The 3 Best Microtransaction and Monetization Models in Gaming

Mar 30, 2019 | 1 Votes by Mikhail 10 rate Your vote
Microtransactions is a huge deal in gaming today, especially with free-to-play titles dominating the charts. Thing is, some microtransaction practices aren’t exactly fair or are just plain greedy. With that said, let’s take a quick look at some of the best and fair microtransaction practices out there: WWGDB - The 3 Best Microtransaction and Monetization Models in Gaming

Though gaming has become more mainstream and accessible thanks to free-to-play games, so did microtransactions. Publishers and developers want to get a pie out of the delicious and profitable demand for microtransactions. Even full-priced $60 titles have them, and in most cases, their practices are absolutely terrible.

On a positive note, some microtransaction practices aren’t at all bad. Some are fair and even give more bang for their buck. Plus, most of the games that implement them provide quality experiences to the point you’d feel bad for not spending a penny to help them out. So, what are some of these best microtransaction and monetization models? Let’s check them out:

The battle pass


The battle pass is one of the best monetization models ever


Games with a battle pass: DOTA 2, Fortnite, Apex Legends, H1Z1

In a nutshell, a battle pass is a rewards system that gives out cosmetic items, emotes, animations and other rewards like free currency as you progress. The best example that stands out from the rest would be Fortnite’s battle pass system. For $10, you’ll gain access to a progression system that gives you character skins, the patented vBucks, weapon wraps, and dances. Plus, the rewards follow a certain theme (like Christmas, Halloween,\), and to add more flair and variety, it has fun and wacky challenges which adds another dimension to the gameplay.

The battle pass’ downside is that some of them take a huge amount of time to complete. For example, to complete Fortnite’s battle passes, you’ll need to play at least 50 to 70 hours. Meanwhile, Apex Legends’ battle pass takes 100 hours which is just insanely long. Though you’ll be treated to a lot of rewards, it’s a long and tiring grind, taking as much time, effort, and energy as finishing two to three singleplayer games. Note to developers: at least keep it down to 30-40 hours

Incentivized ads


Flaming Core's incentivized ads system is fantastic


People, especially gamers, hate ads. Imagine playing a game on your mobile device and for some reason, the developers decided to make an advertisement pop up every time you navigate through a menu. This is a terrible practice and something that a lot of games are guilty of. Fun experiences are dampened by obtrusive ads, and we’re sure these titles lost a lot of player because of this.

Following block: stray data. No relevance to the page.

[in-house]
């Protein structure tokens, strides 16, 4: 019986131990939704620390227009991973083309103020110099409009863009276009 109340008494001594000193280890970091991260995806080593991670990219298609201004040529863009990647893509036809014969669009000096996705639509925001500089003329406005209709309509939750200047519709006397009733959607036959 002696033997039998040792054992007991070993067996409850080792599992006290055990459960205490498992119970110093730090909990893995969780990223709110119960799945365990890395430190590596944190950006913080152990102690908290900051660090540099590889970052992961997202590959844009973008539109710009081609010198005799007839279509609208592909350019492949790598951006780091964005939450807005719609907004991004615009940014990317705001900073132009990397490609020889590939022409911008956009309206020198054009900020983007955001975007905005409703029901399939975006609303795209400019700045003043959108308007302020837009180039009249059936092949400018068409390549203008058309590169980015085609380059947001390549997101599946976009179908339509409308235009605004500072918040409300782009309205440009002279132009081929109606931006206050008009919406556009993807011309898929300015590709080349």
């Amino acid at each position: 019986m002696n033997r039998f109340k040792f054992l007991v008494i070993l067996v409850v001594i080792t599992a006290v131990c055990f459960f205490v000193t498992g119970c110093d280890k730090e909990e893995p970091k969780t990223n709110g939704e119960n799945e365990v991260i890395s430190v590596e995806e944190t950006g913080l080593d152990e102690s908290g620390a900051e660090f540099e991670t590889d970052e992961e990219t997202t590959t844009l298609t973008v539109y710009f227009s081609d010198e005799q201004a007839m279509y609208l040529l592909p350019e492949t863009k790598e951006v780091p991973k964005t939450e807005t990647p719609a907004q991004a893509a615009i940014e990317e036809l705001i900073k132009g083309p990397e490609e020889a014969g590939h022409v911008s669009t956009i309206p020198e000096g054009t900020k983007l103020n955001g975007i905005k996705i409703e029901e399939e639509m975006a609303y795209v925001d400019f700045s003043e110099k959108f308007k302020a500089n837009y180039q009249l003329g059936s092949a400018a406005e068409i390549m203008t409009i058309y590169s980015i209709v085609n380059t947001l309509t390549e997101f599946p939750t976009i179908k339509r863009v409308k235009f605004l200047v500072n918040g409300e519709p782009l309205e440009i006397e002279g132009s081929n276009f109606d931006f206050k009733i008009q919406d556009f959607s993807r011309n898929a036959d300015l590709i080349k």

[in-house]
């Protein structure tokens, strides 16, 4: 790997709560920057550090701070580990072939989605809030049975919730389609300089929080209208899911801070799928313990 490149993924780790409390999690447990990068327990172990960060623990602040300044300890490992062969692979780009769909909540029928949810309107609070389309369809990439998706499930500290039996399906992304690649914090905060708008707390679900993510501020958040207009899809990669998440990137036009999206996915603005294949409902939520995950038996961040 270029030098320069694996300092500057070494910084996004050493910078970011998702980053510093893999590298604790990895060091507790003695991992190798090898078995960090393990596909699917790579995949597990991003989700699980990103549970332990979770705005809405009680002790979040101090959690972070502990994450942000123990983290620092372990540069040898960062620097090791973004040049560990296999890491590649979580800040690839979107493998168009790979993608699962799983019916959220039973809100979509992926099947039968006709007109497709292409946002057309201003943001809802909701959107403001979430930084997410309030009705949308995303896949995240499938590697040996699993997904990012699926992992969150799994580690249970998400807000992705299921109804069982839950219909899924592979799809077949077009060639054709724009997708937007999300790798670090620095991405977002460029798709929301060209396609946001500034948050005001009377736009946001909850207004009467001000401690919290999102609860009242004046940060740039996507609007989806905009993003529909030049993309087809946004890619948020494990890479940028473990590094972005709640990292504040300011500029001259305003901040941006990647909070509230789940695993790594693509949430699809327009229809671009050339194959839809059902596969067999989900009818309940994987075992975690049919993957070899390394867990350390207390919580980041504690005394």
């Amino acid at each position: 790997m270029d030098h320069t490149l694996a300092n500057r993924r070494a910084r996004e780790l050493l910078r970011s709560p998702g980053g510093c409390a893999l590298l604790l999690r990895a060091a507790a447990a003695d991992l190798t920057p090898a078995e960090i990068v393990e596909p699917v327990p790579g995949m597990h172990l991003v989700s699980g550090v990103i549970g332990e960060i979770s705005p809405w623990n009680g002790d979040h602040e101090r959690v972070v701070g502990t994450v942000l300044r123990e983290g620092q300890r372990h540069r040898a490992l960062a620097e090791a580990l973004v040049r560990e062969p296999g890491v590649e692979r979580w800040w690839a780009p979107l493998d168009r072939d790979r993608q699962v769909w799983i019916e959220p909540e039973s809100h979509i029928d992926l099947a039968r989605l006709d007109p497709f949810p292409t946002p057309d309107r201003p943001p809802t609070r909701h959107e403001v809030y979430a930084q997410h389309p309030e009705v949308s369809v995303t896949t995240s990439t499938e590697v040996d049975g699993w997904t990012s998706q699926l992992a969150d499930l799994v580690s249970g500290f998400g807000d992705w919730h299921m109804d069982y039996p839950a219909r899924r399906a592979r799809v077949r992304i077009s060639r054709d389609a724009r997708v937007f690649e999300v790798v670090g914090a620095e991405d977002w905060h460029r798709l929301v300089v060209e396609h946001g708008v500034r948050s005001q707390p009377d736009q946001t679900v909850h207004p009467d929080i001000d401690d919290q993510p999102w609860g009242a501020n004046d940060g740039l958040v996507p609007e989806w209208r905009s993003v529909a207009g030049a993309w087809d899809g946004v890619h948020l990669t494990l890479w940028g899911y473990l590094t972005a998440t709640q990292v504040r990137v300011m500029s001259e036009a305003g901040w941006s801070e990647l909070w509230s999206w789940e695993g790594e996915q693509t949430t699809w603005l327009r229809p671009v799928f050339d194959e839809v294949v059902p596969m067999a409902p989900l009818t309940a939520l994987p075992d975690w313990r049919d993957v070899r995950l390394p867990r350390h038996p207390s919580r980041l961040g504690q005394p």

Incentivizing ads makes players willing to watch them. Instead of randomly making an ad pop up every now and then, why not incorporate it into the player’s progression and rewards system? Several mobile titles, including Flaming Core, use this strategy to coax users into watching a 15-second ad. Whenever players do so, they’ll receive double the rewards, experience, and other goodies whenever they finish a level.

Thing is, game developers have to make the rewards worth the 15 seconds and the precious mobile data users will spend. For example, someone wouldn’t want to watch an ad just for a negligible reward. Make it worth their while and developers will have their money’s worth. In addition, this can only apply to free-to-play mobile titles, not console and

Direct buying - no spins, no lootboxes


Apex Packs = best loot boxes today


Loot boxes are terrible if dished out to users in a predatory and none consumer-friendly manner. The best examples of horrible loot box practices include PUBG’s and H1Z’s crates. The most notorious is Star Wars Battlefront which is just plain greedy and even spawned a government investigation.

It would be great if developers offered loot boxes that have no chance of repeating rewards. PUBG is the most guilty in this regard and it’s frustrating to receive the same common, low-quality rewards over and over again. Plus, instead of having only the option of buying them, it would be perfect if you can directly buy the items you want, whether with free or premium currencies.

You can add loot boxes as an optional item or as a progression reward, not the only thing you can offer players. Apex Legends does this well with its Apex Packs. In a nutshell, you’re given packs bearing different rewards whenever you reach a certain level. Plus, these do not offer and duplicates which make every pack worth it. In addition, you’re also offered crafting metals and free coins to purchase skins and other in-game items, while Apex Packs are optional purchases.

Whether we like it or not, microtransactions and monetization is part of gaming’s evolution. Everybody, even small-time developers with little resources can make profitable titles which can support development costs. They’re acceptable, sure, but some companies use predatory practices which put people off from their games instead of luring them in. If these devs and publishers could find the middle ground, like in the above-mentioned examples, they’d get more players and receive more love from the community.

So, what do you think are some of the best microtransaction and monetization practices today?

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